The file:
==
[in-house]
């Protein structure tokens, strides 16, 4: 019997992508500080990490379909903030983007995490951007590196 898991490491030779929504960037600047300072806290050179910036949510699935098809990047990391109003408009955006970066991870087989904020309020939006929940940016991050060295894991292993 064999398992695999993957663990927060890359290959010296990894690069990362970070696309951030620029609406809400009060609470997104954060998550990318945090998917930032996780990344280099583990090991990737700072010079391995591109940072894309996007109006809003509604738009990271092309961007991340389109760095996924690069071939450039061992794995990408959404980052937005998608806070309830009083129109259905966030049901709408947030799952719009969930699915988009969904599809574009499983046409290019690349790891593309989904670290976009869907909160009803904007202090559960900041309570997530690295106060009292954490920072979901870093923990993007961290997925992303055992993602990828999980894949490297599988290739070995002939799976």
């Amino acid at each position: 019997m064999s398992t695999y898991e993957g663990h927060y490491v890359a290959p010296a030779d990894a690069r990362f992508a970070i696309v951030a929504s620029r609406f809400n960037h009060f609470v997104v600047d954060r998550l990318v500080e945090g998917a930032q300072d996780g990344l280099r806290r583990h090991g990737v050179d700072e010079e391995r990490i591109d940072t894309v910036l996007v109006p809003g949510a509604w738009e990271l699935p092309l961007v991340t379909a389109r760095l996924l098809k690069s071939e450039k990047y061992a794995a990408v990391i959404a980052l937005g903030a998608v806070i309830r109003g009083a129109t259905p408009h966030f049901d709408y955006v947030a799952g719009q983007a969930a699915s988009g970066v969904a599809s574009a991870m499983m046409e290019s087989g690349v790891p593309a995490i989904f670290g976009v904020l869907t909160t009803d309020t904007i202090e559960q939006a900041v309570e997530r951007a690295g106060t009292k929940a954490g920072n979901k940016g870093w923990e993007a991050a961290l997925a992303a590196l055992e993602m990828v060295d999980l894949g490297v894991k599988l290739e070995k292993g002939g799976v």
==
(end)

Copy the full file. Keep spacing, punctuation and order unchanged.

[in-house]
């Protein structure tokens, strides 16, 4: 019997992508500080990490379909903030983007995490951007590196 898991490491030779929504960037600047300072806290050179910036949510699935098809990047990391109003408009955006970066991870087989904020309020939006929940940016991050060295894991292993 064999398992695999993957663990927060890359290959010296990894690069990362970070696309951030620029609406809400009060609470997104954060998550990318945090998917930032996780990344280099583990090991990737700072010079391995591109940072894309996007109006809003509604738009990271092309961007991340389109760095996924690069071939450039061992794995990408959404980052937005998608806070309830009083129109259905966030049901709408947030799952719009969930699915988009969904599809574009499983046409290019690349790891593309989904670290976009869907909160009803904007202090559960900041309570997530690295106060009292954490920072979901870093923990993007961290997925992303055992993602990828999980894949490297599988290739070995002939799976």
């Amino acid at each position: 019997m064999s398992t695999y898991e993957g663990h927060y490491v890359a290959p010296a030779d990894a690069r990362f992508a970070i696309v951030a929504s620029r609406f809400n960037h009060f609470v997104v600047d954060r998550l990318v500080e945090g998917a930032q300072d996780g990344l280099r806290r583990h090991g990737v050179d700072e010079e391995r990490i591109d940072t894309v910036l996007v109006p809003g949510a509604w738009e990271l699935p092309l961007v991340t379909a389109r760095l996924l098809k690069s071939e450039k990047y061992a794995a990408v990391i959404a980052l937005g903030a998608v806070i309830r109003g009083a129109t259905p408009h966030f049901d709408y955006v947030a799952g719009q983007a969930a699915s988009g970066v969904a599809s574009a991870m499983m046409e290019s087989g690349v790891p593309a995490i989904f670290g976009v904020l869907t909160t009803d309020t904007i202090e559960q939006a900041v309570e997530r951007a690295g106060t009292k929940a954490g920072n979901k940016g870093w923990e993007a991050a961290l997925a992303a590196l055992e993602m990828v060295d999980l894949g490297v894991k599988l290739e070995k292993g002939g799976v």